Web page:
There is an obvious question that follows from this obsession with the BBC’s size. Why should we measure the BBC simply in terms of its wider impact on the marketplace? Do we judge the NHS on the basis of whether it makes life difficult for Bupa or do we welcome its status as an institution that treats everyone irrespective of background or income? Do we want to curb spending on schools in case this hits the pockets of the independent sector and ‘crowds out’ commercial competition?
This is an austerity-led consultation, obsessed (much the like BBC itself) by the pursuit of ‘efficiency’ and ‘value for money’. This applies even to those services where it would be hard to apply standard economic arguments such as the provision of different language services within the UK. So, for example, it notes that the cost of S4C in Wales and BBC Alba in Scotland is ‘considerably higher than cost per hour for English speaking content’. This is hardly breaking news – how could it be otherwise in serving more dispersed communities? – and totally misses out the whole point of public service broadcasting which is about reaching out to minority audiences despite the cost. By noting that these services are expensive to run because there are relatively few Gaelic and Welsh speakers, it also contradicts its own stated aims: to shift the BBC away from popular programming and to focus on content not provided by the market.
The green paper does raise some important questions on underlying values and performance. For example, it is absolutely right to refer to the fact that the BBC has a poor record in both hiring and representing ethnic minorities. But how on earth will a smaller, narrower and more ghettoised BBC relate better to groups that it has previously marginalised? Does the Culture Secretary imagine that a ‘market failure’ broadcaster will suddenly offer more prospects to under-represented groups as opposed to seeking those groups who, at least in the long-term, may yield valuable subscription revenue?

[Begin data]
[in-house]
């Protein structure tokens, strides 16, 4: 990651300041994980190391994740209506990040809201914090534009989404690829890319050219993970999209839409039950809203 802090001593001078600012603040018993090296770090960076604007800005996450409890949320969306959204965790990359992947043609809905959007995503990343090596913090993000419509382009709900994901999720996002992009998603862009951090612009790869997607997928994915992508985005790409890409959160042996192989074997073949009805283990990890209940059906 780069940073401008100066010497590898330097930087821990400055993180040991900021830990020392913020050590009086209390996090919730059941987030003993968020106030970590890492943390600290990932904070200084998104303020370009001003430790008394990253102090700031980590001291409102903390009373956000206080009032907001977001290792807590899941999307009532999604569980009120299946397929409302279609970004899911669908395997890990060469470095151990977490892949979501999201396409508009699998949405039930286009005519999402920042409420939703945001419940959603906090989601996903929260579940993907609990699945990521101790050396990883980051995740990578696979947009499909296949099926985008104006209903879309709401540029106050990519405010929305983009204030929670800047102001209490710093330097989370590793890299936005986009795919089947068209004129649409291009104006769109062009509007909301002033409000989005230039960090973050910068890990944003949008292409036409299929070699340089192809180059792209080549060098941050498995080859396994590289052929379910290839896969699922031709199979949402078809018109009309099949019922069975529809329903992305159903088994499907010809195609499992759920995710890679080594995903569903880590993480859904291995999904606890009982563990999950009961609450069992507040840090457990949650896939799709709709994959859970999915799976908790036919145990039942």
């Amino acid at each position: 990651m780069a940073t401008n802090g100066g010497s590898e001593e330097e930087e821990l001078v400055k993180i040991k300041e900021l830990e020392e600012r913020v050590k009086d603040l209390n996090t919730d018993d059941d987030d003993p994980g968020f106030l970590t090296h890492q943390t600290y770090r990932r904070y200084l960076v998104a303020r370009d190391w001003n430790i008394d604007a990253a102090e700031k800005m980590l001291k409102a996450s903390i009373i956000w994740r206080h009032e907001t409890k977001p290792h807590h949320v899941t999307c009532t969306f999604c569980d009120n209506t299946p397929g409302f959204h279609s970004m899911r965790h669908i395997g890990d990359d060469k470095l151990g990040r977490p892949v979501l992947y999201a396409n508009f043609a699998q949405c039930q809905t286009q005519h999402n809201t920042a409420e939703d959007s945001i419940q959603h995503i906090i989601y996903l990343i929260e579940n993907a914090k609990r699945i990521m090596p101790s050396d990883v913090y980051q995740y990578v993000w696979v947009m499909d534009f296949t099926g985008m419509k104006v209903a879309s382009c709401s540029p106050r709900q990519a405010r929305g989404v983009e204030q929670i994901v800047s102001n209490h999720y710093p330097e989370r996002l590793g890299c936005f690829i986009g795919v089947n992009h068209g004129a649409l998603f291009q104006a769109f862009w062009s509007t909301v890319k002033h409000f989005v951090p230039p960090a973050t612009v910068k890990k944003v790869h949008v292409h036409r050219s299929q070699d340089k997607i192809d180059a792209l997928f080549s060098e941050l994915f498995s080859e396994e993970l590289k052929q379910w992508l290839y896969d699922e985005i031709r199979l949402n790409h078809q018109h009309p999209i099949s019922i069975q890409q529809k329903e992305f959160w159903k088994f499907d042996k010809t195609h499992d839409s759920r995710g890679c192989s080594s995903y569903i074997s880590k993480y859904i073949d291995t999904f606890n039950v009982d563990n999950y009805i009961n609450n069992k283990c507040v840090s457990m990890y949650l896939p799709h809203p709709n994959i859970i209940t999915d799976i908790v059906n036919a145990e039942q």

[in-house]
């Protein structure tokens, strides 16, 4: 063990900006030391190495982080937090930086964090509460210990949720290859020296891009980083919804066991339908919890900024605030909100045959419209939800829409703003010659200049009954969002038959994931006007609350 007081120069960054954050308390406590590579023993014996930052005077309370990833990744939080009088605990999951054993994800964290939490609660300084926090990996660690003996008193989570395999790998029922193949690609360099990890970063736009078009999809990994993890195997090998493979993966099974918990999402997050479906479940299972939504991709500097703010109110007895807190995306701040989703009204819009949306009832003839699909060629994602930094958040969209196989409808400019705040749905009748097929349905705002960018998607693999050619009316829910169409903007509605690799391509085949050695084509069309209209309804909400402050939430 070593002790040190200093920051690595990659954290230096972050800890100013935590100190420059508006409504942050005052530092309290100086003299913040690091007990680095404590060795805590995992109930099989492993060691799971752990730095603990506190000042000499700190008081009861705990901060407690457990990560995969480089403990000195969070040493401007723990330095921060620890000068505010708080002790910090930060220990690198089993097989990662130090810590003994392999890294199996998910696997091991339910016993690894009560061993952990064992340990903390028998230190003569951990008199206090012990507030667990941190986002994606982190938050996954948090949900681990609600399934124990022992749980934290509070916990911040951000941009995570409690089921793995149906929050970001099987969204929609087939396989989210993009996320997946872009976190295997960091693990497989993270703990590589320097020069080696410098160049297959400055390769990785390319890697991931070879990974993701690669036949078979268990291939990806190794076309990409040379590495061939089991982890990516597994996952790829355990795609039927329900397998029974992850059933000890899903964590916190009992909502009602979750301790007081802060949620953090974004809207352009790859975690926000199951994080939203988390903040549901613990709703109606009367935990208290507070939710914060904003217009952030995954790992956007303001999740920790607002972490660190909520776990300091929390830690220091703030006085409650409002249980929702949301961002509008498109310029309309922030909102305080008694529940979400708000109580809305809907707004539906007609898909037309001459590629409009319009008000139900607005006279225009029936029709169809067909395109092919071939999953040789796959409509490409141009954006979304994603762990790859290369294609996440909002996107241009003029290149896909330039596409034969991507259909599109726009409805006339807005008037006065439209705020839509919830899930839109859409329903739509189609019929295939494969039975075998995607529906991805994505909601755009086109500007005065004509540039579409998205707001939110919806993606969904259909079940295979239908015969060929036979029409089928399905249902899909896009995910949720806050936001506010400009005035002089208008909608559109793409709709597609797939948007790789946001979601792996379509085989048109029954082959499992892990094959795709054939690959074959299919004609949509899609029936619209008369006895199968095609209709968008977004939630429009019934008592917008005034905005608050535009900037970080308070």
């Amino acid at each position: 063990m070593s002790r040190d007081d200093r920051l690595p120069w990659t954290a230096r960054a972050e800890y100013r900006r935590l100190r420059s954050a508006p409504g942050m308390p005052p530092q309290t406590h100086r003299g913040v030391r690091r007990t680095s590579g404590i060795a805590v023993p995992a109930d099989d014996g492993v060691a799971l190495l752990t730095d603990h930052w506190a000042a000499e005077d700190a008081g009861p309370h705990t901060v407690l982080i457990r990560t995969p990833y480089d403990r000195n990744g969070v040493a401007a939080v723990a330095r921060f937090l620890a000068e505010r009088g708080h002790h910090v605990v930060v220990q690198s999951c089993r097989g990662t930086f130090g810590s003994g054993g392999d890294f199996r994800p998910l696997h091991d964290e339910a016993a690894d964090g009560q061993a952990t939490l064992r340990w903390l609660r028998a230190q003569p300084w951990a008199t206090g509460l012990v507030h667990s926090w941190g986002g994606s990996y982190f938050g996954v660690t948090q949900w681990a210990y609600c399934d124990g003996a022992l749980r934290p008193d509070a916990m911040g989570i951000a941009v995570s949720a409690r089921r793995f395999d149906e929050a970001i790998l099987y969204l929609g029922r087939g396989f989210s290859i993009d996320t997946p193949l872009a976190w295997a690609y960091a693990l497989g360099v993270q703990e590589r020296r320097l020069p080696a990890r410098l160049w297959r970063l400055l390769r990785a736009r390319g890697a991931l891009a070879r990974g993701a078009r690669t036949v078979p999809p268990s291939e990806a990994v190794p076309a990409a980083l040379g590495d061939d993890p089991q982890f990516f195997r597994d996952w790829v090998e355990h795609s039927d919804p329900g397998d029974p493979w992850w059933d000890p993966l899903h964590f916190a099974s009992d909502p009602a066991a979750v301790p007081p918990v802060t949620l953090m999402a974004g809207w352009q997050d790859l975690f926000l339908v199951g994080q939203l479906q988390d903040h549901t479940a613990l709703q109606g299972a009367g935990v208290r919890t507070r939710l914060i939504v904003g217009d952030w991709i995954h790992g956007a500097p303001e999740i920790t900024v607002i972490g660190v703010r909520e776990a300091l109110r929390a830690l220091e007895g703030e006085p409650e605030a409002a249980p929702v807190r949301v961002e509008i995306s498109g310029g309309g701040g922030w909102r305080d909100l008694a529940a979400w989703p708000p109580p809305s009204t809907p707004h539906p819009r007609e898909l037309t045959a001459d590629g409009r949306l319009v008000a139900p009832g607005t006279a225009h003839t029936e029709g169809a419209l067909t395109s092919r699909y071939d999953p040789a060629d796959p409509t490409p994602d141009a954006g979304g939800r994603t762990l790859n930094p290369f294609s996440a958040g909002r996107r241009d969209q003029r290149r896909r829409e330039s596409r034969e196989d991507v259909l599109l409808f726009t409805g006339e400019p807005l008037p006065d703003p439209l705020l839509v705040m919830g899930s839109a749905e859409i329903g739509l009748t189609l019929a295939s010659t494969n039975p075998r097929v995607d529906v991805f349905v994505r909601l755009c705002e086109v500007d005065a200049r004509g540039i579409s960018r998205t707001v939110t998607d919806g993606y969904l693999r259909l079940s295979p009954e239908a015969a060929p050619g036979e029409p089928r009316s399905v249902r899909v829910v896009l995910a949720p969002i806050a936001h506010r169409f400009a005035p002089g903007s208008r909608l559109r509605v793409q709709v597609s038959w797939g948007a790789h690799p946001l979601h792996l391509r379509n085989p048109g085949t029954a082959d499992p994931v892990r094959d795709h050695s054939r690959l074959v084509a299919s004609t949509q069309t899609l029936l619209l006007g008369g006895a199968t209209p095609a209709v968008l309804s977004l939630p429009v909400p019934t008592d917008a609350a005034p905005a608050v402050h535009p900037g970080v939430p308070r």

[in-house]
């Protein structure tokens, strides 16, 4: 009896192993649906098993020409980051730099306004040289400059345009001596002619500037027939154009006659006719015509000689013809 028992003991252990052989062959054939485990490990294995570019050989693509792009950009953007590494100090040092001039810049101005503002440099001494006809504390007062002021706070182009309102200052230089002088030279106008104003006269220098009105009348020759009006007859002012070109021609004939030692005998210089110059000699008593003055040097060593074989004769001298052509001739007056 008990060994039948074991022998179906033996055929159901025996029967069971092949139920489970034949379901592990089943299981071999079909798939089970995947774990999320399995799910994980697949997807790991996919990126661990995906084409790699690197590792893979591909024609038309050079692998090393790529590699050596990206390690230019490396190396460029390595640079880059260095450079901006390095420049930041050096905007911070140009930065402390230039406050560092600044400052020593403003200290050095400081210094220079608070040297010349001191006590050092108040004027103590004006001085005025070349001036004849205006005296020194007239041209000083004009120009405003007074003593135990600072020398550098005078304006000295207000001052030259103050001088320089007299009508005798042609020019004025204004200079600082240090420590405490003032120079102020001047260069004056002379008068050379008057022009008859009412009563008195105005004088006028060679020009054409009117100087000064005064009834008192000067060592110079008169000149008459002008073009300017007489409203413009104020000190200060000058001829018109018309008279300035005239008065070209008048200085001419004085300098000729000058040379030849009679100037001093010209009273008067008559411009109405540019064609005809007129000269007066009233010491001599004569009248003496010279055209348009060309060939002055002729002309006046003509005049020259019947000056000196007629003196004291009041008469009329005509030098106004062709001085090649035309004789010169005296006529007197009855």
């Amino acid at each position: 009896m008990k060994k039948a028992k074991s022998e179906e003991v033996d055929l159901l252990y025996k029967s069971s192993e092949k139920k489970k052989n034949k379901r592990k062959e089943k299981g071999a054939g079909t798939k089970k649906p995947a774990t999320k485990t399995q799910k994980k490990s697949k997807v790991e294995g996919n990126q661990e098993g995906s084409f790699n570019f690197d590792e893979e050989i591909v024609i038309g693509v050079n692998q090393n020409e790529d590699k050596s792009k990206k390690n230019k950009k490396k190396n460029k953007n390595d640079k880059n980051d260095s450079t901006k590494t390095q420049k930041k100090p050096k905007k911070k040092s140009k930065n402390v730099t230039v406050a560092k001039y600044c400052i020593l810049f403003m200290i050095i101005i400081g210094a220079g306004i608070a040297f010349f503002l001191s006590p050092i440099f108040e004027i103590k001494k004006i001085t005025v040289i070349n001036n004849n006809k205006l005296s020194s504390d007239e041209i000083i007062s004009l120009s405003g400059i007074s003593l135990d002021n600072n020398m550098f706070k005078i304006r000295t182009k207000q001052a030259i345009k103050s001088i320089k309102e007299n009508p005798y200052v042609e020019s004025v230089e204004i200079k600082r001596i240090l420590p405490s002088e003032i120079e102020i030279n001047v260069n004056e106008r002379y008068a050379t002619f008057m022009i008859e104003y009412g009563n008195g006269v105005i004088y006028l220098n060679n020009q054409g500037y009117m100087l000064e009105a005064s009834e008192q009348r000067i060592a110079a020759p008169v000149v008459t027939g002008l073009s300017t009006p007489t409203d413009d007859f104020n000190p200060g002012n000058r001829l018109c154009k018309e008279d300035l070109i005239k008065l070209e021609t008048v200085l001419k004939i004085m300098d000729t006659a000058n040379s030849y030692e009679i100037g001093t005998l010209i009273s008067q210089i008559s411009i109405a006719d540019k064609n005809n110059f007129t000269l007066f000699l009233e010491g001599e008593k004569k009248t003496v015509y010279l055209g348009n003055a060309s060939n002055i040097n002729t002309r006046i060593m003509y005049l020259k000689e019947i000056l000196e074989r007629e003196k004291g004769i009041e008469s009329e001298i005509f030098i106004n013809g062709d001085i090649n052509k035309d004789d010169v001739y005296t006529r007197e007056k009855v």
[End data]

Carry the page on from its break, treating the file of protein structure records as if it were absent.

The BBC needs radical surgery but this skewed and hugely partisan consultation will do nothing either to democratise the BBC or to secure a more pluralistic and diverse media landscape. We urgently need new voices to counter the dominant, monotone we hear throughout both online and offline spaces. We urgently need to find ways of providing funding to hyperlocals, community broadcasters and investigative journalists who are assuming public service roles that are increasingly being shed by commercial operators. We urgently need media outlets that are truly independent of vested interests and bold enough to challenge ‘common sense’ arguments on, for example, immigration and austerity. We urgently need media outlets that look and sound like the audiences to whom they are supposed to be accountable. A partisan campaign fought on behalf of the BBC’s commercial rivals and designed further to weaken public services in this country really isn’t the way to go about this.
This is a message that may even get through to some Tories. After all, the BBC is hardly a bastion of radical views but – as with the argument put forward by political sociologist Claus Offe, back in 1982, about the welfare state more broadly – a contradictory institution that serves both as an instrument of ideological control and as a counterweight to free market ideas. Offe acknowledges the existence of right-wing and left-wing critics of welfarist arrangements and notes that both sets of critics ‘have become more vociferous and fundamental in their negative appraisal of welfare state arrangements’. But – and this is a crucial point in terms of some Tories being reluctant to sanction a full-scale attack on the BBC – ‘neither of the two approaches to the welfare state could or would be prepared, in the best interests of their respective clientele, to abandon the welfare state, as it performs essential and indispensable functions both for the accumulation process as well as for the social and economic well-being of the working class’.
None of this should lead us to being indifferent about the future of the BBC or of public service broadcasting in general. The green paper is a short-sighted, neoliberal-inspired assault on the concept of public broadcasting and not an attempt to make the BBC more accountable to and representative of its audiences. Offe certainly wasn’t thinking about the BBC but perhaps he was prescient, should there be a grass roots public campaign to defend the Corporation, to suggest that ‘[t]he machinery of class compromise has itself become the object of class conflict.’
Des Freedman is Professor of Media and Communications at Goldsmiths, University of London. He is the author of The Contradictions of Media Power (Bloomsbury 2014) and The Politics of Media Policy (Polity 2008) and the current chair of the Media Reform Coalition.